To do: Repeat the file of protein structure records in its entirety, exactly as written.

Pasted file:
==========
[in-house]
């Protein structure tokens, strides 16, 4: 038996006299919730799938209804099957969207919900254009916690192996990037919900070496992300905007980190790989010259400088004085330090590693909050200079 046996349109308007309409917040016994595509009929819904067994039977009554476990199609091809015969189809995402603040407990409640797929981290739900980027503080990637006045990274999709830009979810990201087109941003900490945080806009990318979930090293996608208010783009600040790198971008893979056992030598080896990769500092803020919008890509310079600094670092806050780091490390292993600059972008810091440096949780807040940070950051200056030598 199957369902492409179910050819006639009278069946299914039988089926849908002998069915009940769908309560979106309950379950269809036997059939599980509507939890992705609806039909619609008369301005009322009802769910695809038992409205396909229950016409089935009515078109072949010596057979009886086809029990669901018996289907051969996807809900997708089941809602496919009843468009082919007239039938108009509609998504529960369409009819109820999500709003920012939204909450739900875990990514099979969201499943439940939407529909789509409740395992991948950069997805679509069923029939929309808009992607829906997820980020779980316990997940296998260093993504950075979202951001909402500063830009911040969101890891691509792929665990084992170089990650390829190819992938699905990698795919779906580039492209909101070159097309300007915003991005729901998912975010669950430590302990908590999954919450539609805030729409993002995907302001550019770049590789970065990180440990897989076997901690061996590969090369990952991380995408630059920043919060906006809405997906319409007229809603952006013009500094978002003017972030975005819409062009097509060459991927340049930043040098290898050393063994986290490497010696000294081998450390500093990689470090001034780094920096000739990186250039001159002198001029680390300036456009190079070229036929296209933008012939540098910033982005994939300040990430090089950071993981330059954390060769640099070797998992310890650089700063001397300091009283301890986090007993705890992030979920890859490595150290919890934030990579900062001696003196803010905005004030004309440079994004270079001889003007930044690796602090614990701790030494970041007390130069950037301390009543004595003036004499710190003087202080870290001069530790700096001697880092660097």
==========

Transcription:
[in-house]
């Protein structure tokens, strides 16, 4: 038996006299919730799938209804099957969207919900254009916690192996990037919900070496992300905007980190790989010259400088004085330090590693909050200079 046996349109308007309409917040016994595509009929819904067994039977009554476990199609091809015969189809995402603040407990409640797929981290739900980027503080990637006045990274999709830009979810990201087109941003900490945080806009990318979930090293996608208010783009600040790198971008893979056992030598080896990769500092803020919008890509310079600094670092806050780091490390292993600059972008810091440096949780807040940070950051200056030598 199957369902492409179910050819006639009278069946299914039988089926849908002998069915009940769908309560979106309950379950269809036997059939599980509507939890992705609806039909619609008369301005009322009802769910695809038992409205396909229950016409089935009515078109072949010596057979009886086809029990669901018996289907051969996807809900997708089941809602496919009843468009082919007239039938108009509609998504529960369409009819109820999500709003920012939204909450739900875990990514099979969201499943439940939407529909789509409740395992991948950069997805679509069923029939929309808009992607829906997820980020779980316990997940296998260093993504950075979202951001909402500063830009911040969101890891691509792929665990084992170089990650390829190819992938699905990698795919779906580039492209909101070159097309300007915003991005729901998912975010669950430590302990908590999954919450539609805030729409993002995907302001550019770049590789970065990180440990897989076997901690061996590969090369990952991380995408630059920043919060906006809405997906319409007229809603952006013009500094978002003017972030975005819409062009097509060459991927340049930043040098290898050393063994986290490497010696000294081998450390500093990689470090001034780094920096000739990186250039001159002198001029680390300036456009190079070229036929296209933008012939540098910033982005994939300040990430090089950071993981330059954390060769640099070797998992310890650089700063001397300091009283301890986090007993705890992030979920890859490595150290919890934030990579900062001696003196803010905005004030004309440079994004270079001889003007930044690796602090614990701790030494970041007390130069950037301390009543004595003036004499710190003087202080870290001069530790700096001697880092660097």